A-G: C’tee should consider making PM return full $300,000 tycoon donation

Source close to PM: Mandelblit lost control, he’s trying to topple Netanyahu in any price

ATTORNEY-GENERAL Avichai Mandelblit faces a decision that not only will determine his career, but also the trajectory of the state. (photo credit: MARC ISRAEL SELLEM)
ATTORNEY-GENERAL Avichai Mandelblit faces a decision that not only will determine his career, but also the trajectory of the state.
(photo credit: MARC ISRAEL SELLEM)
Attorney-General Avichai Mandelblit told the High Court of Justice in a legal brief on Sunday that the State Comptroller Committee might need to make Prime Minister Benjamin Netanyahu pay back the full $300,000 his family received from a tycoon family member without authorization.
Sources close to Netanyahu slammed the decision, saying, “all of these actions of the attorney-general show his purpose is to prevent the prime minister from getting a fair trial.”
In early 2019, the previous members of that committee had ordered Netanyahu to return the full $300,000 he received from cousin Natan Milikowsky, because he had obtained it without permission from the committee (which must approve special fund transfers to public servants) and because he and Milikowsky have serious and potentially problematic financial ties.
However, in summer 2019, the committee’s membership was changed by new State Comptroller Matanyahu Englman.
For a year, the new committee flirted with allowing Netanyahu to receive donations despite the previous committee having rejected him three times.
Finally, the committee rejected Netanyahu's request for receiving NIS 10 million in donations on July 2 after Mandelblit made it clear that he would view such a move as illegal.
Still, the committee gave Netanyahu favorable treatment on a related issue on July 2, saying he need only return $30,000 out of the $300,000 in donations he received from Milikowsky for his legal fight without approval.
Explaining this part of the decision, the committee said that the other $270,000 had gone to Sara Netanyahu’s legal defense, which was permitted since she is a private citizen.
Good government NGOs criticized this part of the decision and brought the issue back to the High Court to compel Netanyahu to return all of the funds.
Mandelblit's legal brief on Sunday essentially agreed with the Movement for the Quality of Government in Israel that the circumstances in which the funds were given to Sara Netanyahu could be seen as an indirect way to give funds to the prime minister himself.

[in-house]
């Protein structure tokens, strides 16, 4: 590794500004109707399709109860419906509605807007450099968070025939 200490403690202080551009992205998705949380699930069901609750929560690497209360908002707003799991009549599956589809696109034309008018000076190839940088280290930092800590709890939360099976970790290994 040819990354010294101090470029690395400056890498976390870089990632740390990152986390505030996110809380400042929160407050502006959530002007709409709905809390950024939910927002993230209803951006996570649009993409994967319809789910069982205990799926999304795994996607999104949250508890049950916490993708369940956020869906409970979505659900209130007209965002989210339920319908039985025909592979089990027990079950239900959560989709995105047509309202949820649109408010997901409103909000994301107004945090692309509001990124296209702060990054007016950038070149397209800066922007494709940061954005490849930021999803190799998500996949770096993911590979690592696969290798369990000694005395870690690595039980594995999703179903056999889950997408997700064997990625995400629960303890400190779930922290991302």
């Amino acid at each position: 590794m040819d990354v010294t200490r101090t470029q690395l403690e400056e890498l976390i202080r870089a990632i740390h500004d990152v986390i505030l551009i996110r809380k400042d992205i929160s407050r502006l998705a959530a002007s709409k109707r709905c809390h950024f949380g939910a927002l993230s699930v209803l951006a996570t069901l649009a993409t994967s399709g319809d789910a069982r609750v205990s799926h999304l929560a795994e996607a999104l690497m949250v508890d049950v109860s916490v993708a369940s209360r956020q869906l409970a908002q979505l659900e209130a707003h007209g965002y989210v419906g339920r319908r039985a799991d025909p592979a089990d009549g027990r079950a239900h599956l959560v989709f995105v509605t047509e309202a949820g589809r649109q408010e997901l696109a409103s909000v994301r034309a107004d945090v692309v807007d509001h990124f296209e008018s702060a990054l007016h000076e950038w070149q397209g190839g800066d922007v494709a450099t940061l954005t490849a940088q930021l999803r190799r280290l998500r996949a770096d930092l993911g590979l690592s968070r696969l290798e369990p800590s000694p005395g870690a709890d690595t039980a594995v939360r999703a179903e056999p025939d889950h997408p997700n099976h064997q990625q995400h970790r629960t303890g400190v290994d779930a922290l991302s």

If the purpose of the funds was determined to be to help the prime minister and using his wife as a loophole, then the committee should order Netanyahu to return all of the funds.
The attorney-general criticized the committee for not addressing the issue, and told the High Court that the committee must express a factual finding on the issue regarding what was the purpose of the funds.
Sources close to Netanyahu said that this level of intervention by the attorney-general into the comptroller committee’s decision was improper. Noting that Mandelblit had referred the issue to the committee, the sources blasted Mandelblit for second-guessing the committee’s decision and said it showed he was aligned against Netanyahu now across the board.
Ironically, Mandelblit had angered the prior comptroller committee by permitting Netanyahu to receive an NIS 2 million loan from tycoon Spencer Partrich.
Netanyahu then used this point against Mandelblit, saying he was being inconsistent – though Mandelblit’s point had been a loan was inherently different than a donation with no strings or repayment requirement.
Beside the $300,000, the overall funding issue for the prime minister is still very much alive as his lawyer, Micha Fettman, quit in mid-July due to a lack of payment and even his new lawyer, Yossi Segev, told the Jerusalem District Court on July 19 that he was not sure yet whether Netanyahu had decided to pay him to continue to represent him in the ongoing bribery trial.
Critics say that Netanyahu is worth a reported NIS 50 million and should not be making an issue of paying for his own legal defense.
Former prime minister Ehud Olmert was allowed to receive donations for his legal defense, but only after resigning and becoming a private citizen.
In the Holy Land Affair, the former prime minister was convicted by the Tel Aviv District Court of bribery based on funds given to his brother, something which could parallel Mandelblit’s argument that giving funds to Sara Netanyahu cannot be separated from the prime minister either.